Proton magnetic resonance spectroscopy (1H MRS) of the breast has been proposed as an adjunct to the magnetic resonance imaging (MRI) examination to improve the specificity of distinguishing malignant breast tumors from benign breast tumors. In this review, we carry out a pooled analysis of the clinical breast 1H MRS studies undertaken to date to determine the factors that influence the diagnostic performance of this method. In total, five studies of breast 1H MRS from four independent centers around the world have been published to date. Altogether, 153 tumors were examined, 100 of which were confirmed histologically to be malignant and 53 of which were benign. The lesions presenting a detectable composite choline signal in their corresponding 1H MR spectra were diagnosed as malignant, whereas the lesions with no choline signal were diagnosed as benign. The sensitivity and specificity of breast 1H MRS for detecting breast cancer were 83% (95% confidence interval [CI] = 73% to 89%) and 85% (95% CI = 71% to 93%), respectively, and both values could be as high as 92% after technical exclusions. In a subgroup of 20 young women, the sensitivity and the specificity of the method approached 100%. The factors limiting the sensitivity of the examination were mainly technical. The use of the composite choline signal as a marker for malignancy in breast 1H MRS is a robust method with highly reliable interpretation, because it is based on the appearance of a single peak. The method is likely to provide even better results with technologic advances in breast MRS that lead to the improved detection of the composite choline signal.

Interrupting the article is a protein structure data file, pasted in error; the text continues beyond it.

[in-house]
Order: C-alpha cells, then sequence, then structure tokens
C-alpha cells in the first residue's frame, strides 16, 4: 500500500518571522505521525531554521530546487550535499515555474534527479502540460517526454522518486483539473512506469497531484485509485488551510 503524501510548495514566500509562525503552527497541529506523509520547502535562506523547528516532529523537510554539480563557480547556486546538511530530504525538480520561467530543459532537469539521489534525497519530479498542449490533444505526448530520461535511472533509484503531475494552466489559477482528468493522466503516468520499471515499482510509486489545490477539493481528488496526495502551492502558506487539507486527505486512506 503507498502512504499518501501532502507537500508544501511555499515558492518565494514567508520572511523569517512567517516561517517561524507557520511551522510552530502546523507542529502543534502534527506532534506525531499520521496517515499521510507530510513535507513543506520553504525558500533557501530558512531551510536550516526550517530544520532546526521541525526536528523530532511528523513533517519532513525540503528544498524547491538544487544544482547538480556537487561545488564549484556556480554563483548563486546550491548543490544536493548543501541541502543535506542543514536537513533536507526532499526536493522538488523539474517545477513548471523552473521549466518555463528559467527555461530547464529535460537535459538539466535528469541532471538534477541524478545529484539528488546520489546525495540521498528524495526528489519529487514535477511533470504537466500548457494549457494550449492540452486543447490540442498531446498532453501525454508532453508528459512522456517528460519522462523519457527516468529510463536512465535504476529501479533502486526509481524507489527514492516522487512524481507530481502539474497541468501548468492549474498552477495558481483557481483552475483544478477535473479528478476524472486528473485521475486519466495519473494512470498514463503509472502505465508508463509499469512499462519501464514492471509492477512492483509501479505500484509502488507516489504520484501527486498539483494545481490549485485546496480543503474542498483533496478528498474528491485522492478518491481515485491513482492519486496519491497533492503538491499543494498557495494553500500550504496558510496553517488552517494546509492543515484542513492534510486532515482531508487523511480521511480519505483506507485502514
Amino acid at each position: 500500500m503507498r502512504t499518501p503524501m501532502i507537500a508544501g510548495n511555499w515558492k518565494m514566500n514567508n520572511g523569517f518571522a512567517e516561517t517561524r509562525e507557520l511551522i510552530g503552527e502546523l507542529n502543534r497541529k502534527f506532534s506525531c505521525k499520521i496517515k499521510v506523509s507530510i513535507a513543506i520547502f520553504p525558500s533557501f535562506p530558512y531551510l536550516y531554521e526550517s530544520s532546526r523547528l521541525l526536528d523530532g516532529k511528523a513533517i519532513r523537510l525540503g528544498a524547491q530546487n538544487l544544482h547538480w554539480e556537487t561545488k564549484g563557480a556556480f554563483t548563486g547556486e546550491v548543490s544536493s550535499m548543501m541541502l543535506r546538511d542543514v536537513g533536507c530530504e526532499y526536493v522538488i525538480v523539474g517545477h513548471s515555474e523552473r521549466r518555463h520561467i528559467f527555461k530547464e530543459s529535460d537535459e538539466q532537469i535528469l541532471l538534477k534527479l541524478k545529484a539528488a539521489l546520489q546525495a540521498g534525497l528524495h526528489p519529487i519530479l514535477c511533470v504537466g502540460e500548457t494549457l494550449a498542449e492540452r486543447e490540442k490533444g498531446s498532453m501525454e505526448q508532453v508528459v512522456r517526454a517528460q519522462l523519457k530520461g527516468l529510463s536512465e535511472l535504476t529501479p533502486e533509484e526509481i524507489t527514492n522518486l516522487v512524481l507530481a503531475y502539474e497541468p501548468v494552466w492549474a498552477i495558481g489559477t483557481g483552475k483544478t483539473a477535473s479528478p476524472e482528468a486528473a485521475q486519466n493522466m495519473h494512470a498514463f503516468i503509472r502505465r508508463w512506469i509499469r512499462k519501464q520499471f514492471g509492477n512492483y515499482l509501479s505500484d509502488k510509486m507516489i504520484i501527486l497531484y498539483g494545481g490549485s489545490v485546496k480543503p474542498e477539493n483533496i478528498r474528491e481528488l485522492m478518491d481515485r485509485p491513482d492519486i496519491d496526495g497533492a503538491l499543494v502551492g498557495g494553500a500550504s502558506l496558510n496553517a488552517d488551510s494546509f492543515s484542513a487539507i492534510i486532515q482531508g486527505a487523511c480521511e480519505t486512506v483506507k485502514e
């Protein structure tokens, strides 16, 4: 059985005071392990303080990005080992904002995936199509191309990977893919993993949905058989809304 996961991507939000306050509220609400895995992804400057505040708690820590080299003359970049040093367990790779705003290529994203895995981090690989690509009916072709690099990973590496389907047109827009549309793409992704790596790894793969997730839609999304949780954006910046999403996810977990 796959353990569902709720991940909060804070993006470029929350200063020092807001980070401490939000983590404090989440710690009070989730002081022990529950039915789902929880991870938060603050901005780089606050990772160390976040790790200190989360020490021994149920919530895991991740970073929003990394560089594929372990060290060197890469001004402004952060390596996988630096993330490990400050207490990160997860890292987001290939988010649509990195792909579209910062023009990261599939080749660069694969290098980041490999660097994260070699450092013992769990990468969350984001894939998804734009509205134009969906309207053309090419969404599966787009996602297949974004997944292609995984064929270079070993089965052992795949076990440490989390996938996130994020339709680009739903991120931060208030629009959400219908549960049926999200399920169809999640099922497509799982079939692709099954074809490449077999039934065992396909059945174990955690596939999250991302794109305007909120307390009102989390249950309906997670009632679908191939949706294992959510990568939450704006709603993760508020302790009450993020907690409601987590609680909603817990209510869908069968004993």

ASJC Scopus subject areas
- Cancer Research